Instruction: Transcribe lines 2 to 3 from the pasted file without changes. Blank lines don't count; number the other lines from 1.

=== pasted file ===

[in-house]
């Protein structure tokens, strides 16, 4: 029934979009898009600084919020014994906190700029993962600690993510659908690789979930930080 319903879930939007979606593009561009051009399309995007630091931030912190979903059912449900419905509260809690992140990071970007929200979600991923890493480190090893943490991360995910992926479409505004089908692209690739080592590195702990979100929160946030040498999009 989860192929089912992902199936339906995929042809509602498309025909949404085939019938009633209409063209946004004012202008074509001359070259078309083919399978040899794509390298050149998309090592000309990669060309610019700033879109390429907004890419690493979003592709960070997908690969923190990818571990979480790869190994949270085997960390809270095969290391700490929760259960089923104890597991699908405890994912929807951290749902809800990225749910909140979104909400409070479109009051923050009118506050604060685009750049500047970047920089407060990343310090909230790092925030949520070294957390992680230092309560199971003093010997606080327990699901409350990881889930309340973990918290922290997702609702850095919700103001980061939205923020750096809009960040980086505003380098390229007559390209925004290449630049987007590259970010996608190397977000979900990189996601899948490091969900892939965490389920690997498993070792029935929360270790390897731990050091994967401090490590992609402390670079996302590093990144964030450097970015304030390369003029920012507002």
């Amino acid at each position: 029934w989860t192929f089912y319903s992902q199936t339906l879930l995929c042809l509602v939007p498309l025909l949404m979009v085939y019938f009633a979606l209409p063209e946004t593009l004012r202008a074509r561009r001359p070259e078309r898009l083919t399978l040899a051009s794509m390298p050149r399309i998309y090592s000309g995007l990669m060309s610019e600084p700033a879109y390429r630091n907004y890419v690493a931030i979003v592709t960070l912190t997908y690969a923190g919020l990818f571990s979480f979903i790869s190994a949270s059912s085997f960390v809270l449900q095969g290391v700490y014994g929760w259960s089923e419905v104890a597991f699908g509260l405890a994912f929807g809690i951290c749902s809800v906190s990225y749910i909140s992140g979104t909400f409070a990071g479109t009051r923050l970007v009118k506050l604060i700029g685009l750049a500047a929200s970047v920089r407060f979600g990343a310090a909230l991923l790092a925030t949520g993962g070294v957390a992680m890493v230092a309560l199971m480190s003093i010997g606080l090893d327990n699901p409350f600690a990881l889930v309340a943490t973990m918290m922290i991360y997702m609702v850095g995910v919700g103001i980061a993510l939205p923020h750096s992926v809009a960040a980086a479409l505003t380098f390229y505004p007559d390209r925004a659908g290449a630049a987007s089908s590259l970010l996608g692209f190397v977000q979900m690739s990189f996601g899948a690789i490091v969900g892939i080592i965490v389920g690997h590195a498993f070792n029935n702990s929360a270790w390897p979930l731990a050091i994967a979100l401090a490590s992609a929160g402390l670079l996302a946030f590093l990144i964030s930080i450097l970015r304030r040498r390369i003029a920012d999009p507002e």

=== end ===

């Protein structure tokens, strides 16, 4: 029934979009898009600084919020014994906190700029993962600690993510659908690789979930930080 319903879930939007979606593009561009051009399309995007630091931030912190979903059912449900419905509260809690992140990071970007929200979600991923890493480190090893943490991360995910992926479409505004089908692209690739080592590195702990979100929160946030040498999009 989860192929089912992902199936339906995929042809509602498309025909949404085939019938009633209409063209946004004012202008074509001359070259078309083919399978040899794509390298050149998309090592000309990669060309610019700033879109390429907004890419690493979003592709960070997908690969923190990818571990979480790869190994949270085997960390809270095969290391700490929760259960089923104890597991699908405890994912929807951290749902809800990225749910909140979104909400409070479109009051923050009118506050604060685009750049500047970047920089407060990343310090909230790092925030949520070294957390992680230092309560199971003093010997606080327990699901409350990881889930309340973990918290922290997702609702850095919700103001980061939205923020750096809009960040980086505003380098390229007559390209925004290449630049987007590259970010996608190397977000979900990189996601899948490091969900892939965490389920690997498993070792029935929360270790390897731990050091994967401090490590992609402390670079996302590093990144964030450097970015304030390369003029920012507002």
């Amino acid at each position: 029934w989860t192929f089912y319903s992902q199936t339906l879930l995929c042809l509602v939007p498309l025909l949404m979009v085939y019938f009633a979606l209409p063209e946004t593009l004012r202008a074509r561009r001359p070259e078309r898009l083919t399978l040899a051009s794509m390298p050149r399309i998309y090592s000309g995007l990669m060309s610019e600084p700033a879109y390429r630091n907004y890419v690493a931030i979003v592709t960070l912190t997908y690969a923190g919020l990818f571990s979480f979903i790869s190994a949270s059912s085997f960390v809270l449900q095969g290391v700490y014994g929760w259960s089923e419905v104890a597991f699908g509260l405890a994912f929807g809690i951290c749902s809800v906190s990225y749910i909140s992140g979104t909400f409070a990071g479109t009051r923050l970007v009118k506050l604060i700029g685009l750049a500047a929200s970047v920089r407060f979600g990343a310090a909230l991923l790092a925030t949520g993962g070294v957390a992680m890493v230092a309560l199971m480190s003093i010997g606080l090893d327990n699901p409350f600690a990881l889930v309340a943490t973990m918290m922290i991360y997702m609702v850095g995910v919700g103001i980061a993510l939205p923020h750096s992926v809009a960040a980086a479409l505003t380098f390229y505004p007559d390209r925004a659908g290449a630049a987007s089908s590259l970010l996608g692209f190397v977000q979900m690739s990189f996601g899948a690789i490091v969900g892939i080592i965490v389920g690997h590195a498993f070792n029935n702990s929360a270790w390897p979930l731990a050091i994967a979100l401090a490590s992609a929160g402390l670079l996302a946030f590093l990144i964030s930080i450097l970015r304030r040498r390369i003029a920012d999009p507002e």